Indie auteur Richard Glatzer, who directed and wrote films including “Still Alice” with his husband, Wash Westmoreland, died Tuesday in Los Angeles of complications from ALS. He was 63.
Sony Pictures Classics released “Still Alice,” for which Julianne Moore won the lead actress Oscar for her portrayal of a woman with Alzheimer’s disease. The role was informed by Glatzer’s four-year struggle with the degenerative disease ALS.
Westmoreland said in a statement, “I am devastated. Rich was my soul mate, my collaborator, my best friend and my life. Seeing him battle ALS for four years with such grace and courage inspired me and all who knew him.
“In this dark time, I take some consolation in the fact that he got to see ‘Still Alice’ go out into the world. He put his heart and soul into that film and the fact that it touched so many people was a constant joy to him. Richard was a unique guy — opinionated, funny, caring, gregarious, generous, and so so smart. ”
Sony Pictures Classics’ Michael Barker and Tom Bernard said in a statement that it’s “a profound loss for all of us who worked with him and know him as an exceptional human being.”
Glatzer and Westmoreland also directed 2006’s “Quinceanera,” which won the audience award and the grand jury prize at the 2006 Sundance Film Festival. Set in the filmmakers’ neighborhood of Echo Park, Calif., the low-budget film about a Mexican-American family preparing for their daughter’s quinceanera celebration also won the John Cassavetes Spirit Award and was released by Sony Pictures Classics.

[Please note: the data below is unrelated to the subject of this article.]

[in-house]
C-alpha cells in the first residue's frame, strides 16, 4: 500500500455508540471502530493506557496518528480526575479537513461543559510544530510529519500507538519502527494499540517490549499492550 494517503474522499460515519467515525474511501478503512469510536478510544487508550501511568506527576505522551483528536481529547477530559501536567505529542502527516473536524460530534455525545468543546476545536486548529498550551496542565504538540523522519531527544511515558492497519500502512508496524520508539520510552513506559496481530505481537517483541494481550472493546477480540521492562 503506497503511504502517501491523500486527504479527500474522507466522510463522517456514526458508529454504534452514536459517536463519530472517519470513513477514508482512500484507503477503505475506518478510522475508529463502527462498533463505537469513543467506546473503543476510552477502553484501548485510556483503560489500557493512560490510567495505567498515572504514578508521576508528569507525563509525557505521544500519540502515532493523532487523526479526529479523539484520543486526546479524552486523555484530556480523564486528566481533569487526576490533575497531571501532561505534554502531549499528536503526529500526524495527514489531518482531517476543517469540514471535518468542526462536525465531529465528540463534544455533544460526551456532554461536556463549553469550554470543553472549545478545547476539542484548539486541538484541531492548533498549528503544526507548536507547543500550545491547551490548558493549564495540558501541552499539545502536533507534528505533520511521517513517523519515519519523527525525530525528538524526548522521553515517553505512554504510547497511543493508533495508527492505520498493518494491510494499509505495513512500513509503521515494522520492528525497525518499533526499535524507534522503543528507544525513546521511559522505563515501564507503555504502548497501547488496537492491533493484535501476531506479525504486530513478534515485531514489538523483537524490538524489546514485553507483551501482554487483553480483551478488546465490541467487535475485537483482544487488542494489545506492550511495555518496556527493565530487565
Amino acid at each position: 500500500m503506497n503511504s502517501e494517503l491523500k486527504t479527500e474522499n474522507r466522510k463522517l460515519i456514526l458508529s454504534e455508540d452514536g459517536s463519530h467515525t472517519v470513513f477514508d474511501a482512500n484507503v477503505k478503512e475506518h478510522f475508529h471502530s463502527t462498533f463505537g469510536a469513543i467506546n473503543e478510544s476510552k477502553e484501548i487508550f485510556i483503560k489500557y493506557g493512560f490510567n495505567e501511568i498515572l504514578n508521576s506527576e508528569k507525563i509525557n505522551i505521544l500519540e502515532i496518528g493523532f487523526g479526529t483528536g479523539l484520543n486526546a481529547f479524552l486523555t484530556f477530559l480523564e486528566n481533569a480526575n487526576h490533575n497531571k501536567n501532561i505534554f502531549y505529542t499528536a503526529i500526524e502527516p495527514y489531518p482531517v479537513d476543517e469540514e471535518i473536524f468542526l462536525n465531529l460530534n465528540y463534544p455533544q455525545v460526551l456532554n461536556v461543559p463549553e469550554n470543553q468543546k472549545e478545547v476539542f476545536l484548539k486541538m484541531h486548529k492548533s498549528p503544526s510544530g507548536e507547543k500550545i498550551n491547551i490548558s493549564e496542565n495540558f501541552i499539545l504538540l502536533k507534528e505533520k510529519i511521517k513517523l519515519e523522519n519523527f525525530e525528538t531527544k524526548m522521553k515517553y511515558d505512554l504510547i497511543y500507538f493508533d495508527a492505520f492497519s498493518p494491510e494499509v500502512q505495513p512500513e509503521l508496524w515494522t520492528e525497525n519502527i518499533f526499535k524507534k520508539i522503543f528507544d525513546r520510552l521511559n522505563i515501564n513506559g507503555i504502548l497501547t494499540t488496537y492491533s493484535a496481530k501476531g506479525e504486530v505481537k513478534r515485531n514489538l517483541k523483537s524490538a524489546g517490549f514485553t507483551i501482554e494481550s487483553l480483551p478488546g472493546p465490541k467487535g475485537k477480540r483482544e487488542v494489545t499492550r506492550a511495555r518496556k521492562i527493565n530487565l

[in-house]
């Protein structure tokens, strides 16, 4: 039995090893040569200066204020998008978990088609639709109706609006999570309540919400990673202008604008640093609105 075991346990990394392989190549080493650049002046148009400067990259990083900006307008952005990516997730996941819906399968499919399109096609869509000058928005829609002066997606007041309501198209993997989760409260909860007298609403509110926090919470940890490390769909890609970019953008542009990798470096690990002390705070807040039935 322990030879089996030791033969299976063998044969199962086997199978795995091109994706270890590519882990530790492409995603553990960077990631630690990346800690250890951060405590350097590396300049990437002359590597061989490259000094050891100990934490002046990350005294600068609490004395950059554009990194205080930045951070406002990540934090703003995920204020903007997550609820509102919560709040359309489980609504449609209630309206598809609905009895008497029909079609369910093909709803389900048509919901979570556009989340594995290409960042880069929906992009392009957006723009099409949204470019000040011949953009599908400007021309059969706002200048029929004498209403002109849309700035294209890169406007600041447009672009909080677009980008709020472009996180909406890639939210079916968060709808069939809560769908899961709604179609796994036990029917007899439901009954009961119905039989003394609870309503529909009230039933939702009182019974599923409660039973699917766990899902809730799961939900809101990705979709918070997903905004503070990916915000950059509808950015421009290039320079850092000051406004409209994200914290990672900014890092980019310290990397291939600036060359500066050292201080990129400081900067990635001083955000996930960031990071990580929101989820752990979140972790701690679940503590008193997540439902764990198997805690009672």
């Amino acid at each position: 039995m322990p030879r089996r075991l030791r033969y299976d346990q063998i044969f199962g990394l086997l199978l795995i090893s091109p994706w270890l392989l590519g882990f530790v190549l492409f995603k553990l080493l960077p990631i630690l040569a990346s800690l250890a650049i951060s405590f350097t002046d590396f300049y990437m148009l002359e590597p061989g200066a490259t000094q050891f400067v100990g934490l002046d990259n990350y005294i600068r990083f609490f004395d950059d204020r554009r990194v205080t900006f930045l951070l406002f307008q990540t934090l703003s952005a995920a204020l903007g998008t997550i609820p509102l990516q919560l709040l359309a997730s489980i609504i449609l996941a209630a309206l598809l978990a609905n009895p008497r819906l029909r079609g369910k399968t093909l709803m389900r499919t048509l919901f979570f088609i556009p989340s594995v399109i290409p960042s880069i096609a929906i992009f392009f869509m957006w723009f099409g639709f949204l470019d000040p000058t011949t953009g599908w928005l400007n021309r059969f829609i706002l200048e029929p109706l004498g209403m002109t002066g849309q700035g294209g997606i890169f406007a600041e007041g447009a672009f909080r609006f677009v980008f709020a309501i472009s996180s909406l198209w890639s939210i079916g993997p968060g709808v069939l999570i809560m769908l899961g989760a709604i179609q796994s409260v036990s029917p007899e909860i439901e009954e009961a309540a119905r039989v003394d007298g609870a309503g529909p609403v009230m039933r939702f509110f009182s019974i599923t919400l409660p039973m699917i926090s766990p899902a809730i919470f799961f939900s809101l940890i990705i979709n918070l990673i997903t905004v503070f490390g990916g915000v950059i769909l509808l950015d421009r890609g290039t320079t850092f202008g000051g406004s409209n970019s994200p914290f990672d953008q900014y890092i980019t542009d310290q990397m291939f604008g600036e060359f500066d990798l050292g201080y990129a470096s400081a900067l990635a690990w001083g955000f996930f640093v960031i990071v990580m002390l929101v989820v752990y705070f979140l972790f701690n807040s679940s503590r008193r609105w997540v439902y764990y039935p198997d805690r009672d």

Born in Queens, he grew up on Long Island and in New Jersey. He earned a doctorate in English from the U. of Virginia, where he formed a friendship with Frank Capra and help revive interest in his career.
Working with Jay and Lewis Allen, he left academia and entered entertainment, moving to Los Angeles to work on “Divorce Court.” He also worked on “Road Rules,” “The Osbournes” and “America’s Next Top Model.” He was active in HIV/AIDS fundraising and ran the L.A. underground club Sit-and-Spin.
Glatzer’s first feature was “Grief,” drawing on his life as a writer for a trashy TV show who is dealing with the death of his partner. It won the audience award at San Francisco’s Frameline Festival.
Glatzer and Westmoreland met in 1995, and their first film together was “The Fluffer,” about the gay porn industry. They also directed “The Last of Robin Hood” in 2013 and they exec produced “Pedro” for MTV, about “The Real World’s” Pedro Zamora.
In addition to his husband, Glatzer is survived by his sister Joan Kodner, several nieces and nephews and his daughter Ruby Smith.